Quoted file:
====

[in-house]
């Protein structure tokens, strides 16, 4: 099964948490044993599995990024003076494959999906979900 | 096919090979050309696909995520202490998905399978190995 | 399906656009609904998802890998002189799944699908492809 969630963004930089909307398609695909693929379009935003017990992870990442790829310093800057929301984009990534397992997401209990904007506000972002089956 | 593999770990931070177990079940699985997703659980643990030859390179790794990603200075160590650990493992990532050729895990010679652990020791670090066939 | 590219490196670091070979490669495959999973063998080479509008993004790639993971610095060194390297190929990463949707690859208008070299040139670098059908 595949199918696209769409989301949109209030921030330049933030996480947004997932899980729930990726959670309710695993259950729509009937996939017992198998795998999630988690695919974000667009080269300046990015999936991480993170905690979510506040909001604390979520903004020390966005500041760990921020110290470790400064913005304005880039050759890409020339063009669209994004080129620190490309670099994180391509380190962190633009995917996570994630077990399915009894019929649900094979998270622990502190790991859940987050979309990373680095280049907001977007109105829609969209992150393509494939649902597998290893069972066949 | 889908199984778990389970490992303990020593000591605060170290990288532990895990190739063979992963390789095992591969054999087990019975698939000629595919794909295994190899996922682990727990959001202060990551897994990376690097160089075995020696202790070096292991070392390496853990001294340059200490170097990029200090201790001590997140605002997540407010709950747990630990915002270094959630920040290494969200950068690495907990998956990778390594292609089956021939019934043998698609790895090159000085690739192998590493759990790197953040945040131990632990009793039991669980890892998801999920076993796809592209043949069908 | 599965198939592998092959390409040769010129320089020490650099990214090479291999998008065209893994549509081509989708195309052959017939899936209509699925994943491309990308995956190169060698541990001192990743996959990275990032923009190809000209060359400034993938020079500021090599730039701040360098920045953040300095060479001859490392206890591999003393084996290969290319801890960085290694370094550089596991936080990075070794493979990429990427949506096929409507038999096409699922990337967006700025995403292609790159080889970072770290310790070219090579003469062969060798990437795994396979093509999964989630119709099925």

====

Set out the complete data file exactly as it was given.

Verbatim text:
[in-house]
């Protein structure tokens, strides 16, 4: 099964948490044993599995990024003076494959999906979900 | 096919090979050309696909995520202490998905399978190995 | 399906656009609904998802890998002189799944699908492809 969630963004930089909307398609695909693929379009935003017990992870990442790829310093800057929301984009990534397992997401209990904007506000972002089956 | 593999770990931070177990079940699985997703659980643990030859390179790794990603200075160590650990493992990532050729895990010679652990020791670090066939 | 590219490196670091070979490669495959999973063998080479509008993004790639993971610095060194390297190929990463949707690859208008070299040139670098059908 595949199918696209769409989301949109209030921030330049933030996480947004997932899980729930990726959670309710695993259950729509009937996939017992198998795998999630988690695919974000667009080269300046990015999936991480993170905690979510506040909001604390979520903004020390966005500041760990921020110290470790400064913005304005880039050759890409020339063009669209994004080129620190490309670099994180391509380190962190633009995917996570994630077990399915009894019929649900094979998270622990502190790991859940987050979309990373680095280049907001977007109105829609969209992150393509494939649902597998290893069972066949 | 889908199984778990389970490992303990020593000591605060170290990288532990895990190739063979992963390789095992591969054999087990019975698939000629595919794909295994190899996922682990727990959001202060990551897994990376690097160089075995020696202790070096292991070392390496853990001294340059200490170097990029200090201790001590997140605002997540407010709950747990630990915002270094959630920040290494969200950068690495907990998956990778390594292609089956021939019934043998698609790895090159000085690739192998590493759990790197953040945040131990632990009793039991669980890892998801999920076993796809592209043949069908 | 599965198939592998092959390409040769010129320089020490650099990214090479291999998008065209893994549509081509989708195309052959017939899936209509699925994943491309990308995956190169060698541990001192990743996959990275990032923009190809000209060359400034993938020079500021090599730039701040360098920045953040300095060479001859490392206890591999003393084996290969290319801890960085290694370094550089596991936080990075070794493979990429990427949506096929409507038999096409699922990337967006700025995403292609790159080889970072770290310790070219090579003469062969060798990437795994396979093509999964989630119709099925």